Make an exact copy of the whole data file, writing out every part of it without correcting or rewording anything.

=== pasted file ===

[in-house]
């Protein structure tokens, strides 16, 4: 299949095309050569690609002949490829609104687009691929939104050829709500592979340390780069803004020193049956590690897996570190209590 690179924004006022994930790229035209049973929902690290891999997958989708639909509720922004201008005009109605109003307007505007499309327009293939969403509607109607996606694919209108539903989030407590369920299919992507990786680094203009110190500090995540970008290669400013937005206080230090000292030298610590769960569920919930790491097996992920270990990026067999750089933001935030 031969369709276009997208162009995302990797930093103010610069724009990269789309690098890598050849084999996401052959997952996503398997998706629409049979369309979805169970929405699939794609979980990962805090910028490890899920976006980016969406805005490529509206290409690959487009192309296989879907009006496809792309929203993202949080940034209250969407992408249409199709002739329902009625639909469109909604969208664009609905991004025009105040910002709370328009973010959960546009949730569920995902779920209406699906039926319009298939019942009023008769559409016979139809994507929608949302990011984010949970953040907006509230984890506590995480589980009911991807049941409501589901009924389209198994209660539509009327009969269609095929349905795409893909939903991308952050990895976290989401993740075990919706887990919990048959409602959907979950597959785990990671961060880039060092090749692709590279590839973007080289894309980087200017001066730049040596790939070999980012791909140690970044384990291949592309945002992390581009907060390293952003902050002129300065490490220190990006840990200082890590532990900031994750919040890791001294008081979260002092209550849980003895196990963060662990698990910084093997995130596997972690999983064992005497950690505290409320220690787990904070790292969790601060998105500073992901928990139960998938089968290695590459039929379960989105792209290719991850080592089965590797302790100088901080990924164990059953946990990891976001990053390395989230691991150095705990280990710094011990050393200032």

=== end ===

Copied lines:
[in-house]
């Protein structure tokens, strides 16, 4: 299949095309050569690609002949490829609104687009691929939104050829709500592979340390780069803004020193049956590690897996570190209590 690179924004006022994930790229035209049973929902690290891999997958989708639909509720922004201008005009109605109003307007505007499309327009293939969403509607109607996606694919209108539903989030407590369920299919992507990786680094203009110190500090995540970008290669400013937005206080230090000292030298610590769960569920919930790491097996992920270990990026067999750089933001935030 031969369709276009997208162009995302990797930093103010610069724009990269789309690098890598050849084999996401052959997952996503398997998706629409049979369309979805169970929405699939794609979980990962805090910028490890899920976006980016969406805005490529509206290409690959487009192309296989879907009006496809792309929203993202949080940034209250969407992408249409199709002739329902009625639909469109909604969208664009609905991004025009105040910002709370328009973010959960546009949730569920995902779920209406699906039926319009298939019942009023008769559409016979139809994507929608949302990011984010949970953040907006509230984890506590995480589980009911991807049941409501589901009924389209198994209660539509009327009969269609095929349905795409893909939903991308952050990895976290989401993740075990919706887990919990048959409602959907979950597959785990990671961060880039060092090749692709590279590839973007080289894309980087200017001066730049040596790939070999980012791909140690970044384990291949592309945002992390581009907060390293952003902050002129300065490490220190990006840990200082890590532990900031994750919040890791001294008081979260002092209550849980003895196990963060662990698990910084093997995130596997972690999983064992005497950690505290409320220690787990904070790292969790601060998105500073992901928990139960998938089968290695590459039929379960989105792209290719991850080592089965590797302790100088901080990924164990059953946990990891976001990053390395989230691991150095705990280990710094011990050393200032």